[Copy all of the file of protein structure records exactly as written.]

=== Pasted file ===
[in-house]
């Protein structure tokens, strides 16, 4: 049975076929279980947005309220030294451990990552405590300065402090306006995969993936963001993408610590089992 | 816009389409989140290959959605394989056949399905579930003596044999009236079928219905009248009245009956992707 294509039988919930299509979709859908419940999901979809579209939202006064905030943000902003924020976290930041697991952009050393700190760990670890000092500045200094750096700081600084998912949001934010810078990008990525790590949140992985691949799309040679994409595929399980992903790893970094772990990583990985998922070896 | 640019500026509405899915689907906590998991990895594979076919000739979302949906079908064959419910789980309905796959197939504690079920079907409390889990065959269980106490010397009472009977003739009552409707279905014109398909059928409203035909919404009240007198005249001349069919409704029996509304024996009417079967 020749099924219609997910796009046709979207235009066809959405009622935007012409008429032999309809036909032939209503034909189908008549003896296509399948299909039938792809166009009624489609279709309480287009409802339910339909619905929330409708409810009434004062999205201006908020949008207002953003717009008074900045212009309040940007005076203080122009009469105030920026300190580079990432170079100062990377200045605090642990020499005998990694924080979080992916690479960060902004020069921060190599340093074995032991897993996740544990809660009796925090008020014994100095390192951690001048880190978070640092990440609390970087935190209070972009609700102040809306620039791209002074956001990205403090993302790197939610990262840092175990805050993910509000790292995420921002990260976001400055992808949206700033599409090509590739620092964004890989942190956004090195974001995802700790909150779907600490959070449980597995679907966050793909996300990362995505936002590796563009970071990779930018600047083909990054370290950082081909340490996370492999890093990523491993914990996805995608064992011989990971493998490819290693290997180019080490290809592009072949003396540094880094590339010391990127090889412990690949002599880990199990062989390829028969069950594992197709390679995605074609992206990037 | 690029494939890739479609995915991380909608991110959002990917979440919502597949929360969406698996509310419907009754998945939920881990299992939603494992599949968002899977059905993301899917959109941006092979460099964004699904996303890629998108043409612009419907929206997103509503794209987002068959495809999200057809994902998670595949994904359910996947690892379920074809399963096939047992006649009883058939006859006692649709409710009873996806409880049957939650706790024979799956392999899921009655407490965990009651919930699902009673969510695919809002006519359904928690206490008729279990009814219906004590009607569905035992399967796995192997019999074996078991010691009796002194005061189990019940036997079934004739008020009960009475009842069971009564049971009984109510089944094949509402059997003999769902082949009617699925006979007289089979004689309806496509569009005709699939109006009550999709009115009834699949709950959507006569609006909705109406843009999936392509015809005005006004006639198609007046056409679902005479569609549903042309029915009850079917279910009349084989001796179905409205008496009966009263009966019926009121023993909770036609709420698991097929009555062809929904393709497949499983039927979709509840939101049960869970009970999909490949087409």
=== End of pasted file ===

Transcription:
[in-house]
């Protein structure tokens, strides 16, 4: 049975076929279980947005309220030294451990990552405590300065402090306006995969993936963001993408610590089992 | 816009389409989140290959959605394989056949399905579930003596044999009236079928219905009248009245009956992707 294509039988919930299509979709859908419940999901979809579209939202006064905030943000902003924020976290930041697991952009050393700190760990670890000092500045200094750096700081600084998912949001934010810078990008990525790590949140992985691949799309040679994409595929399980992903790893970094772990990583990985998922070896 | 640019500026509405899915689907906590998991990895594979076919000739979302949906079908064959419910789980309905796959197939504690079920079907409390889990065959269980106490010397009472009977003739009552409707279905014109398909059928409203035909919404009240007198005249001349069919409704029996509304024996009417079967 020749099924219609997910796009046709979207235009066809959405009622935007012409008429032999309809036909032939209503034909189908008549003896296509399948299909039938792809166009009624489609279709309480287009409802339910339909619905929330409708409810009434004062999205201006908020949008207002953003717009008074900045212009309040940007005076203080122009009469105030920026300190580079990432170079100062990377200045605090642990020499005998990694924080979080992916690479960060902004020069921060190599340093074995032991897993996740544990809660009796925090008020014994100095390192951690001048880190978070640092990440609390970087935190209070972009609700102040809306620039791209002074956001990205403090993302790197939610990262840092175990805050993910509000790292995420921002990260976001400055992808949206700033599409090509590739620092964004890989942190956004090195974001995802700790909150779907600490959070449980597995679907966050793909996300990362995505936002590796563009970071990779930018600047083909990054370290950082081909340490996370492999890093990523491993914990996805995608064992011989990971493998490819290693290997180019080490290809592009072949003396540094880094590339010391990127090889412990690949002599880990199990062989390829028969069950594992197709390679995605074609992206990037 | 690029494939890739479609995915991380909608991110959002990917979440919502597949929360969406698996509310419907009754998945939920881990299992939603494992599949968002899977059905993301899917959109941006092979460099964004699904996303890629998108043409612009419907929206997103509503794209987002068959495809999200057809994902998670595949994904359910996947690892379920074809399963096939047992006649009883058939006859006692649709409710009873996806409880049957939650706790024979799956392999899921009655407490965990009651919930699902009673969510695919809002006519359904928690206490008729279990009814219906004590009607569905035992399967796995192997019999074996078991010691009796002194005061189990019940036997079934004739008020009960009475009842069971009564049971009984109510089944094949509402059997003999769902082949009617699925006979007289089979004689309806496509569009005709699939109006009550999709009115009834699949709950959507006569609006909705109406843009999936392509015809005005006004006639198609007046056409679902005479569609549903042309029915009850079917279910009349084989001796179905409205008496009966009263009966019926009121023993909770036609709420698991097929009555062809929904393709497949499983039927979709509840939101049960869970009970999909490949087409």